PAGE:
Six hundred business leaders as well as 67 current and former heads of state attended this year's Clinton Global Initiative. The number of commitments made by corporations and businesses to help solve issues related to poverty has increased from a third when the initiative started six years ago to more than 50 percent this year, according to former President Bill Clinton.

In Africa, foreign direct investment surpassed the amount of aid for the first time in history by $8 billion in 2008, according to the Organization for Economic Cooperation and Development. Foreign direct investment in Africa is now more than $68 billion per year.

Based on statistics like this, African government and business leaders are working to re-brand the international image of the continent from poverty-stricken to a place on the brink of a dramatic economic ascendancy.

“Sub-Saharan Africa is the third fastest growing region in the world, after China and India, due to sustained demand for commodities, sound economic policies and improved political conditions,” said South African President Jacob Zuma.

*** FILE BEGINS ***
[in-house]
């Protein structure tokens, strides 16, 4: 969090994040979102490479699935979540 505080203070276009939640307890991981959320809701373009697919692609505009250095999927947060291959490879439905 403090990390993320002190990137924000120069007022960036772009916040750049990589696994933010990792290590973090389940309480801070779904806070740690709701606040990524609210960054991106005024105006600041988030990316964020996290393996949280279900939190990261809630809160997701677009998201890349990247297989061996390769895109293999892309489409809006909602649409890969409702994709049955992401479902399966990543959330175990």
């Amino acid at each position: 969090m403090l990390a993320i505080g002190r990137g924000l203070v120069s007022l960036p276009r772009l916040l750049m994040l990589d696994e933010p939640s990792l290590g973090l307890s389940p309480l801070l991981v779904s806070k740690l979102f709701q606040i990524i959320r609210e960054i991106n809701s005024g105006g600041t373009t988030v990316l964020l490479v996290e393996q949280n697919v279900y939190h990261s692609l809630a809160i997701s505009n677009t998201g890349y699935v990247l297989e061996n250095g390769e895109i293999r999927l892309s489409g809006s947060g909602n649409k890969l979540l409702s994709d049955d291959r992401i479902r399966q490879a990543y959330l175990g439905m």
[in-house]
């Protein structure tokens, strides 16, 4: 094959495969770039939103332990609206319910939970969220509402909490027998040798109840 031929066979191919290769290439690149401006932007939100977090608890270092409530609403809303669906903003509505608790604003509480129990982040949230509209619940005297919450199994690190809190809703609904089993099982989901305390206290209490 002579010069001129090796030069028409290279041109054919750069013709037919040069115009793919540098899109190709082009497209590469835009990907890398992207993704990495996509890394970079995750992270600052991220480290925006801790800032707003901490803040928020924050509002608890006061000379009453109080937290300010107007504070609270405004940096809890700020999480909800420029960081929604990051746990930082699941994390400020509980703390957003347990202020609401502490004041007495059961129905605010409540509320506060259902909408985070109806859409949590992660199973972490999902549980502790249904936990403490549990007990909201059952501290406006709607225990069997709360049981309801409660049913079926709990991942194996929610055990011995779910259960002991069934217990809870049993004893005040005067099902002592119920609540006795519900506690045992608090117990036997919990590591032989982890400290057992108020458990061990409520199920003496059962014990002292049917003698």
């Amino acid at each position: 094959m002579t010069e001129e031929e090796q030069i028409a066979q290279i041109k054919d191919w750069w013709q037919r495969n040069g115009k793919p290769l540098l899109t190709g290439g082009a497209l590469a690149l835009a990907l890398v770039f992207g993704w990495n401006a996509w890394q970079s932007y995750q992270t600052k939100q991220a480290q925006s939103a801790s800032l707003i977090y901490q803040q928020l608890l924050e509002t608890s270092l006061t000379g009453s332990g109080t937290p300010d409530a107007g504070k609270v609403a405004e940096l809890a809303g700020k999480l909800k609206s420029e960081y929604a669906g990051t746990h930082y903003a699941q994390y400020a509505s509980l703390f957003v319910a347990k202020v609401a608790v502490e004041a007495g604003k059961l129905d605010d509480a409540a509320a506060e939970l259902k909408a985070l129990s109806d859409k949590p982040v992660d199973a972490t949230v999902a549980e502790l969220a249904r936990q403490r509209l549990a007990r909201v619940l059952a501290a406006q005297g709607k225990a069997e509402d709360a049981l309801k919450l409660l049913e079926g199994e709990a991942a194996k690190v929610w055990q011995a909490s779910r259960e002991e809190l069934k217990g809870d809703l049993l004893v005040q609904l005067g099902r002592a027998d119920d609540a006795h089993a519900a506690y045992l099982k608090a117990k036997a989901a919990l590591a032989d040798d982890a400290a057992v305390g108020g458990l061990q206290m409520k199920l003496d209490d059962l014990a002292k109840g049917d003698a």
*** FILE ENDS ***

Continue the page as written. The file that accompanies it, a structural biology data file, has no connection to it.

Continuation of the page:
“These together with opportunities in infrastructure, transport, communications, energy and demand for consumer goods, present the continent as the next frontier of economic growth.”

Africa’s collective gross domestic product in 2009 was roughly equivalent to Brazil’s or Russia’s at $1.6 trillion, in part because of reduced inflation rates, urbanization, spreading mobile technology and increased foreign direct investment, according a report by the McKinsey Global Institute.

But rapid growth in Africa was also helped by governments such as Nigeria strengthening legal systems and privatizing state-owned enterprises, the McKinsey study said. Between 1999 and 2006, Nigeria privatized 116 companies and the country’s GDP grew by 6 percent in 2009.

The outlook for African countries such as Ethiopia, Sierra Leone and Mali — which all have GDPs of less than $500 per capita according to the World Bank, and have suffered from oppressive governments and conflicts — is not so sunny.